one level up and attempt to
route to register
• Algorithm returns success or
fail of routing attempt
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SPR Walkthrough
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5 node DFG
2 FUs
1 bypass register
Initiation Interval starts at
ceiling(5/2) = 3
• Algorithm begins at node E
• Assume node A is chosen for
rescheduling
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Experiments
Setup
Results
• 12 DFGs of digital signal
processing benchmarks
• 6 architecture configurations
▫ 3 medium configurations
(64 I/O MINs)
▫ 3 large configurations (256
I/O MINs)
▫ Each configuration had
unique combination of
heterogeneous FUs
• Medium configurations
▫ Instructions per cycle (IPC)
range = 19-26
▫ 20% overhead on minimum
Initiation Interval
▫ Average CPU time = 40 ms
• Large configurations
▫ Instructions per cycle (IPC)
range = 37-104
▫ 40% overhead on minimum
Initiation Interval
▫ Average CPU time = 130 ms
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Resource Utilization
• Xilinx Virtex6 configured using ISE 12.4
• Medium architectures (64 I/O MINs)
▫ 1% of FPGA register resources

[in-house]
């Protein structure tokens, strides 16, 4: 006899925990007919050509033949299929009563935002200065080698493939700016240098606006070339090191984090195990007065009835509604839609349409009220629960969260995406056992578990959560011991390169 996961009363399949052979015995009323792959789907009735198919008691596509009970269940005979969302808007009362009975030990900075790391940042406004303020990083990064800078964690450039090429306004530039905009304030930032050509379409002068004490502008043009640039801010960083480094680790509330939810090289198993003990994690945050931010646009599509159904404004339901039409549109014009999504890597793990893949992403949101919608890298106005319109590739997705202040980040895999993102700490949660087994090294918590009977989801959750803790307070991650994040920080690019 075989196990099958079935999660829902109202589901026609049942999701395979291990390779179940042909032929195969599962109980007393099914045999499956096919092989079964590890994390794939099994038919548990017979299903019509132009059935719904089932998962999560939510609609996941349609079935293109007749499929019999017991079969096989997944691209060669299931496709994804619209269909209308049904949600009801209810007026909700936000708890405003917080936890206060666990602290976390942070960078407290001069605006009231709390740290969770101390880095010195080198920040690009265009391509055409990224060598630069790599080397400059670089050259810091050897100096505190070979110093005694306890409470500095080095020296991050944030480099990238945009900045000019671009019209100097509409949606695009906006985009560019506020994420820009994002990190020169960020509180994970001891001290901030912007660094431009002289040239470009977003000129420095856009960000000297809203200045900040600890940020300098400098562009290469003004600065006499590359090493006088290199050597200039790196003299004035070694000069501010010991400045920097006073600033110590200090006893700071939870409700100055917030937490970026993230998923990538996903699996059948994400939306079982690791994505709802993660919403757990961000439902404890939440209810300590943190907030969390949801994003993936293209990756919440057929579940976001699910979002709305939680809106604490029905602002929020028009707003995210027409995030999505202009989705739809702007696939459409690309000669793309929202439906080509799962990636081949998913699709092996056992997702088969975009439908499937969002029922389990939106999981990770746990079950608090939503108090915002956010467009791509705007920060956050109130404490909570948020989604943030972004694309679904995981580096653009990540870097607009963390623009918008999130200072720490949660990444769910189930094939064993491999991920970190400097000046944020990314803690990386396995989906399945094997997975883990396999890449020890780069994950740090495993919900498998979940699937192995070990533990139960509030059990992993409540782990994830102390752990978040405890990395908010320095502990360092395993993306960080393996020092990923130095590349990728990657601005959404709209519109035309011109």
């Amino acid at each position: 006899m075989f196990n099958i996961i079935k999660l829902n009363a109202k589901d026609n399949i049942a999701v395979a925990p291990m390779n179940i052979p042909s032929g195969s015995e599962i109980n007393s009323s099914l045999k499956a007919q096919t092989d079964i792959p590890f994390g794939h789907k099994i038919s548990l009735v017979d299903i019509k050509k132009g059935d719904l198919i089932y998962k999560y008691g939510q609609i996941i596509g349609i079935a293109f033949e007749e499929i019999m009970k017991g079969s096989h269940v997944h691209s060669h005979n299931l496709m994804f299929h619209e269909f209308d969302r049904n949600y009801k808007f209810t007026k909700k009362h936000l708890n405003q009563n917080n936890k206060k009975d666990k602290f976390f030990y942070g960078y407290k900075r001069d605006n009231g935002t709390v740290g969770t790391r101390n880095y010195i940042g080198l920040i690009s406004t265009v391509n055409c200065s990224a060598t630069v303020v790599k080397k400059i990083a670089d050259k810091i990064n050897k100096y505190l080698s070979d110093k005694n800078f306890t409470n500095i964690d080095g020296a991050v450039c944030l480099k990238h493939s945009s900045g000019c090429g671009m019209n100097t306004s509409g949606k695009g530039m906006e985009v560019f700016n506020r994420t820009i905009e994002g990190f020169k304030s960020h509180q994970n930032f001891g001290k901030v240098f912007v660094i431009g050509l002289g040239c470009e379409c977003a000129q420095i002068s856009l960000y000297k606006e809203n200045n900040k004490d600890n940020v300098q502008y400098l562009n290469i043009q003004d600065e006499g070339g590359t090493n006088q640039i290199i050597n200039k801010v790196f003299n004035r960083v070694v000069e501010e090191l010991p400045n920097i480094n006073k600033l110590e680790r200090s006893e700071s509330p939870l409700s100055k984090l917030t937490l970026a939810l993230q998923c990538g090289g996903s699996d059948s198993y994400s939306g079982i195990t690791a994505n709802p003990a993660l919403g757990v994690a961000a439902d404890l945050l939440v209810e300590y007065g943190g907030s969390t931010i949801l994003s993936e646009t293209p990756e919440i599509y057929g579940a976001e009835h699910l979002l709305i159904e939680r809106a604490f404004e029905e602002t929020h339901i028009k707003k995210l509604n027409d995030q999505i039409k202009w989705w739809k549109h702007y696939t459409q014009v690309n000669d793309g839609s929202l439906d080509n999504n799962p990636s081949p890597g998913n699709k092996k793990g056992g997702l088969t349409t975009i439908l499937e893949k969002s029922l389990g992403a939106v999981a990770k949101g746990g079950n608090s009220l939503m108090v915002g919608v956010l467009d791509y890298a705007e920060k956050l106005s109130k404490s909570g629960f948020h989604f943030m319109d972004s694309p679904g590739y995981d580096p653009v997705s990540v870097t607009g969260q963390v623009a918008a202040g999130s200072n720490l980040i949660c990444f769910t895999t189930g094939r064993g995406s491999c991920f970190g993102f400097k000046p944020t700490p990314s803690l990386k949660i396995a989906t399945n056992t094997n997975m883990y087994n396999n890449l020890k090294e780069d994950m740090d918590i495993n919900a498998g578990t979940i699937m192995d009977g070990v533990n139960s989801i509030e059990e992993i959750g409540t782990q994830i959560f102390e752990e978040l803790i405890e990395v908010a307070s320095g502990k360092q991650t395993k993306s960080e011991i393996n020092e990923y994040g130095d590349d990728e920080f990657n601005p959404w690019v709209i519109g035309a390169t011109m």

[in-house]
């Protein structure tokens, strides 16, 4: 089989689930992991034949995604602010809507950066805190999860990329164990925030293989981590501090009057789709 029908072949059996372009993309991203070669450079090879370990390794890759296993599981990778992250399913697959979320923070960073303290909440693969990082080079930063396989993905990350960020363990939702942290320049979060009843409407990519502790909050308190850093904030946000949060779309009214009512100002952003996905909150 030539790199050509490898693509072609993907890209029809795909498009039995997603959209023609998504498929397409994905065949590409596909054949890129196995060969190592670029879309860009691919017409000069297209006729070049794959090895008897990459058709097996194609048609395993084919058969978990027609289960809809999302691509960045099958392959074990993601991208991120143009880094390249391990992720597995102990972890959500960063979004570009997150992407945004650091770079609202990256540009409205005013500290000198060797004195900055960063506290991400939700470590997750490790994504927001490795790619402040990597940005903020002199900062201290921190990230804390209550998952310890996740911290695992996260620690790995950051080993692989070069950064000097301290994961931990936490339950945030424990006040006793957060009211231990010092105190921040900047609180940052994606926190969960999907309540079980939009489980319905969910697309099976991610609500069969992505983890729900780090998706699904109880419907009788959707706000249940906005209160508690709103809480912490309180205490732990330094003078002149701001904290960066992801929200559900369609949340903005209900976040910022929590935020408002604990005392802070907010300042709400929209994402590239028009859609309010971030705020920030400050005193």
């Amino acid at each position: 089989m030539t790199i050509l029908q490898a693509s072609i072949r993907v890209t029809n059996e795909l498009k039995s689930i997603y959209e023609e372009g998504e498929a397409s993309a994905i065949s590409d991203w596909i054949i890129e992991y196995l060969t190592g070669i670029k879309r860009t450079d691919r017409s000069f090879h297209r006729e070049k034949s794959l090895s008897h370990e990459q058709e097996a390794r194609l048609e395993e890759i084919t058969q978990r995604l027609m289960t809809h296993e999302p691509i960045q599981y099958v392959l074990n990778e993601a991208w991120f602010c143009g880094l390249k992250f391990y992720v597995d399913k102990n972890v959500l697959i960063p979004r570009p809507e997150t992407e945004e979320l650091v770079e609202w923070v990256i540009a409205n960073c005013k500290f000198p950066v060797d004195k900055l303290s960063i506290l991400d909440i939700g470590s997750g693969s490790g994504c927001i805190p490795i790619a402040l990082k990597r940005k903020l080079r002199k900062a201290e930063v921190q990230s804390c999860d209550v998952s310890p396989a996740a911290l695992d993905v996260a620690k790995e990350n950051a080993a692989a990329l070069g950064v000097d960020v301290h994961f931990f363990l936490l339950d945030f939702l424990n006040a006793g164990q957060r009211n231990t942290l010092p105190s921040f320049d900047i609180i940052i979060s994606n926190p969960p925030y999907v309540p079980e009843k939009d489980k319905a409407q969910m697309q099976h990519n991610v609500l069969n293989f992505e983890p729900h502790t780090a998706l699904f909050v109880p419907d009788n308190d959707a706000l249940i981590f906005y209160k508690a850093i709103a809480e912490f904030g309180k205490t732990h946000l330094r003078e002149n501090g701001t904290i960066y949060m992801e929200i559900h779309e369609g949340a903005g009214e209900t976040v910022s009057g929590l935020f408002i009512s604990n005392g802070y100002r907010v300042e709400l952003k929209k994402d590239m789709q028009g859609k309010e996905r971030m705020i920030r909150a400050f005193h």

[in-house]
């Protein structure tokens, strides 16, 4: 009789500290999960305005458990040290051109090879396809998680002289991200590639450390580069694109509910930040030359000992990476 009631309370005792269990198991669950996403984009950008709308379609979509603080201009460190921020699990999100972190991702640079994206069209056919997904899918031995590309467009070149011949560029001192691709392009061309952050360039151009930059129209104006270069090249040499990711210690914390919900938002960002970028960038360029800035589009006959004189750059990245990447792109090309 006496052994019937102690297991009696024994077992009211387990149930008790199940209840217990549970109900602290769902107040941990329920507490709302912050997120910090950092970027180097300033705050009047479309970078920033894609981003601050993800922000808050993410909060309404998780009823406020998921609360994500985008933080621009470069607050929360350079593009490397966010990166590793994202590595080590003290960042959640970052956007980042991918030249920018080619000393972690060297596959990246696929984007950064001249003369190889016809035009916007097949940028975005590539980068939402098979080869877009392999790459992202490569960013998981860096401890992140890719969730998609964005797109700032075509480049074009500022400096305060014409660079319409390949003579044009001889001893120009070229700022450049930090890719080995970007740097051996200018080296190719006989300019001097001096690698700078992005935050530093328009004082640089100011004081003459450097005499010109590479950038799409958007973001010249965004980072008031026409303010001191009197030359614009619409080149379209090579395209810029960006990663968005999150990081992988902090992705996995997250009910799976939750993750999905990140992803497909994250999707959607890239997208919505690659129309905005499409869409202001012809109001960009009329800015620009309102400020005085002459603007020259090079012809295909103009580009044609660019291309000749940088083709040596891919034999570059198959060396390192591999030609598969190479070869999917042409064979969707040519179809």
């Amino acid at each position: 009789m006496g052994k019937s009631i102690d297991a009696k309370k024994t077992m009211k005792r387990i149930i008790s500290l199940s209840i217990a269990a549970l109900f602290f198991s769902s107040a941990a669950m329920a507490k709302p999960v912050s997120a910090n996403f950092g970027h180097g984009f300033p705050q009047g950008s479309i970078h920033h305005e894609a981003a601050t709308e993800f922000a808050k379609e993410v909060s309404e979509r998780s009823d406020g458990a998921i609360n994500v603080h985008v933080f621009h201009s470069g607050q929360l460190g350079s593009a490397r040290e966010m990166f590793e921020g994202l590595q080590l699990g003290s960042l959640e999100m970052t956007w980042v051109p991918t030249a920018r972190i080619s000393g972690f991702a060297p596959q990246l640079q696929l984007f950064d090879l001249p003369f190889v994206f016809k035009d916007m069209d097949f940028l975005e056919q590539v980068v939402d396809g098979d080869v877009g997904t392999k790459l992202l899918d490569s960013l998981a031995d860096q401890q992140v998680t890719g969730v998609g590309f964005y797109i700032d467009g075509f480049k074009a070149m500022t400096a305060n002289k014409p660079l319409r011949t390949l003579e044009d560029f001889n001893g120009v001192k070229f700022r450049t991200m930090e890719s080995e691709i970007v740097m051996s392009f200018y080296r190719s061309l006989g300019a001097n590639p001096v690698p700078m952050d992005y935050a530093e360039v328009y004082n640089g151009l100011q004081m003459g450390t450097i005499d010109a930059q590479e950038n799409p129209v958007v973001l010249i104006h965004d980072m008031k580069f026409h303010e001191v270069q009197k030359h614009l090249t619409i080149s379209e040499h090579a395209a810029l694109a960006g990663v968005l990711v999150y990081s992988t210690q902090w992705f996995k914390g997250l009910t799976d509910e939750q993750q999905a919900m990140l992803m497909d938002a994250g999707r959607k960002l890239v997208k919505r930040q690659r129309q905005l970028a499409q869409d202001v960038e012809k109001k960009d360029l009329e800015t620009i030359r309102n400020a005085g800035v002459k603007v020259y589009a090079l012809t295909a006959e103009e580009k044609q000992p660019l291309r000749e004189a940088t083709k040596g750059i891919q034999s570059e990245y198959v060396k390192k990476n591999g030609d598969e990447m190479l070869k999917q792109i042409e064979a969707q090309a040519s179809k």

▫ 15% of LUT resources
▫ 4% of DSP resources
• Large architectures (256 I/O MINs)
▫ 6% of FPGA register resources
▫ 82% of LUT resources
▫ 16-25% of DSP resources
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Conclusions/Future Work
• Dynamic CGRA and SPR algorithm achieve on
average 50% resource utilization per cycle and
CPU time between 10-300 ms
• Add local register file to FUs to reduce number
of configurations in SPR algorithm
• Integrate SPR tool into compiler tools for
softcore FPGA processors
▫ Significantly increase performance of data
intensive applications
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Shortcomings
• No in-depth comparison of results with previous
work
• No comparison of CGRA circuits with equivalent
FPGA circuits to evaluate quality of circuits
mapped to CGRA